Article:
A New Name

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  1. Tim Wright
    Jan 28 - 10:19 pm

    I have found that there is a difference between thinking a negative thought and living in a negative reality. I have found that the only ministry that has actually has shifted my reality and increased my intimacy with The Father, Son and The Holy Spirit is as you say when the spirit has come to minister to the root of my belief and take the pain away of the initial entry of the emotional wounding. Theophostic Prayer, Sozo, Healing Prayer. As a Christian I would encourage people to look into getting at the root of the lie that you believe. Blessings

  2. Glen
    Jan 29 - 10:07 am

    Thank you Tim. Yes ‘getting to the root’ of the lies we believe is so important. Ephesians 4 puts this right at the heart of our life together in Christ.

  3. Lucy
    Jan 29 - 1:53 pm

    So true that we need “a demonstration of the Spirit’s power” not just words – but what do you do when that doesn’t seem to come?

  4. Glen
    Jan 29 - 2:32 pm

    Hi Lucy, I chose the phrase deliberately because in 1 Corinthians 1 and 2, Paul links it to the simple preaching of Christ and Him crucified. The Spirit’s power is at work in a people who are gathered around the Word of the Gospel and around the Lord’s Table. It’s not necessarily a flashy thing. It’s actually a very ordinary thing – a weak looking thing to the eyes of the Greeks and Jews who demand wise words and miracles. Yet when the Lord’s people get together around the message of the cross the Spirit can work something more powerful than CBT ever could (even though it’s useful!).


  5. Lucy
    Jan 29 - 8:14 pm

    Thank you Glen – that’s really helpful

  6. ruth
    Jan 30 - 10:55 pm

    I have found it useful to apply (ie read, remember, pray) God’s truth to my negative thoughts. I.e. bible verses, in the context of the gospel & not taken out of context. I feel worthless, but “how great is the love that the Father has lavished on us, that we should be called children of God. And that is what we are!” (1 john 3:1?). I am upset by someone/feel angry/belittled, but if I remember that “all have sinned & fallen short of the glory of God” (romans) AND “God so loved the WORLD…that he gave his one & only Son, that whoever believes in him shall not die but hv eternal life” (john 3:16) ie God loves me & them equally, & I am as much a sinner as them (no more, no less). I have been helped by church family-wise & loving ppl who point me back to Jesus. Reading more of the bible has helped, as has listening to verses to music (i hv little kids & I benefit more than them from learning bible verse based songs!). So I think the Spirit works through his word, it don’t need to be an “experience”. And thru praying. I hv found snippet prayers during the day good. “Lord help me remember this” “God help me to know you as the loving God you are” etc.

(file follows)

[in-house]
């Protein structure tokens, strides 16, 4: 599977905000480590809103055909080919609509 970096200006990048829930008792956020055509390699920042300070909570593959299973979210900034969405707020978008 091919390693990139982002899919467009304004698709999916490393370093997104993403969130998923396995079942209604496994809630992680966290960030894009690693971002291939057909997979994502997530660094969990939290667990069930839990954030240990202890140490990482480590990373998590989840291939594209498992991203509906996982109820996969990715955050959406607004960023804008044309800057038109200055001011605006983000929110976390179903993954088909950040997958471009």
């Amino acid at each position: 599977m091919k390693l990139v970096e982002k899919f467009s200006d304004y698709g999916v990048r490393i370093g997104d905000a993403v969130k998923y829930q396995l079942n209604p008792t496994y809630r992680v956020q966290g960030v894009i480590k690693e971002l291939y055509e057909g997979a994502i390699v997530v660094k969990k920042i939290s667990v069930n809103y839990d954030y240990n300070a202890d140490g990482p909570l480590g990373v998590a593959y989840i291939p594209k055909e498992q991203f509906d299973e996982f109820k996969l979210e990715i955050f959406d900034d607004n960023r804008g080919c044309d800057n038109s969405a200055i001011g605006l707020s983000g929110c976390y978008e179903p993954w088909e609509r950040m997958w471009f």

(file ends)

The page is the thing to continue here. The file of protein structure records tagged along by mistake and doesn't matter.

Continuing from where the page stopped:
7. Debs
    Jan 31 - 1:24 pm

    Helpful article Glen, thanks. Thinking about the draw-backs of CBT in a Christian context (really helpful analysis in your full-length article, thanks), the work of CCEF addresses these: you might already know about it but there’s a launch conference for CCEF’s work in the UK on 23rd Feb – http://www.ccef.org/uk
    I’ve certainly found the biblical counselling approach developed by CCEF (How People Change) really helpful in heart-change, through the gospel, in addressing my ED and the underlying idols of my heart (though it’s very much a work-in-progress!)

  8. Caitlin
    Feb 10 - 9:41 am

    Hi Emma/Glen,
    For a Christian struggling with depression or other emotional/mental issues how do you think the use of CBT can work out practically. I’ve often wondered if seeing a ‘secular’ psychiatrist or therapist could do more harm than good because it points inwards rather than to God and you would get a conflict in advice from church and advice from your treatment?

  9. Glen
    Feb 10 - 3:07 pm

    Hi Caitlin,
    I guess we’re always getting a conflict of advice between the church and the world but as long as people are prayerfully thinking things through and listening through gospel filters, there’s nothing fatally “toxic” about CBT I don’t think. I would be much more uncertain about ongoing counselling done from a Freudian or Jungian perspective, but CBT is both relatively short-term and not particularly wedded to deeper philosophies of life and meaning. Literally it’s about examining your beliefs and seeing if they match up to reality. To me that’s almost the definition of repentance (Romans 12:2). It would be much better if “transformation by the renewing of our minds” happened in the context of a worshipping community, explicitly under the word, and I would love Christians to take much more responsibility for pastoring each other with the gospel rather than going down the road to “the professionals”, but if your GP offers you 6 sessions with an NHS counsellor I don’t think it’d be the worst thing in the world. If such sessions were surrounded by prayer and talked through with trusted Christian friends, they might be quite useful.

    Again, there’s longer term counselling out there with much more anti-gospel rationales and I’m not recommending them. But CBT doesn’t seem like such a bad idea to me. But perhaps others here have different experiences/opinions?

  10. Emma
    Feb 10 - 3:24 pm

    Hi Caitlin

    I’ve got a few Christian friends who’ve had CBT (with non-Christians) and they’ve found it very helpful. Most of the work you do yourself, so the time with the counsellor isn’t necessarily the biggest part.

  11. […] how you feel to how you behave and changing the way you respond to eg; stress. (See here for more thoughts on CBT and Christianity).  This might involve 40-60mins a week for about 20 sessions; looking at […]

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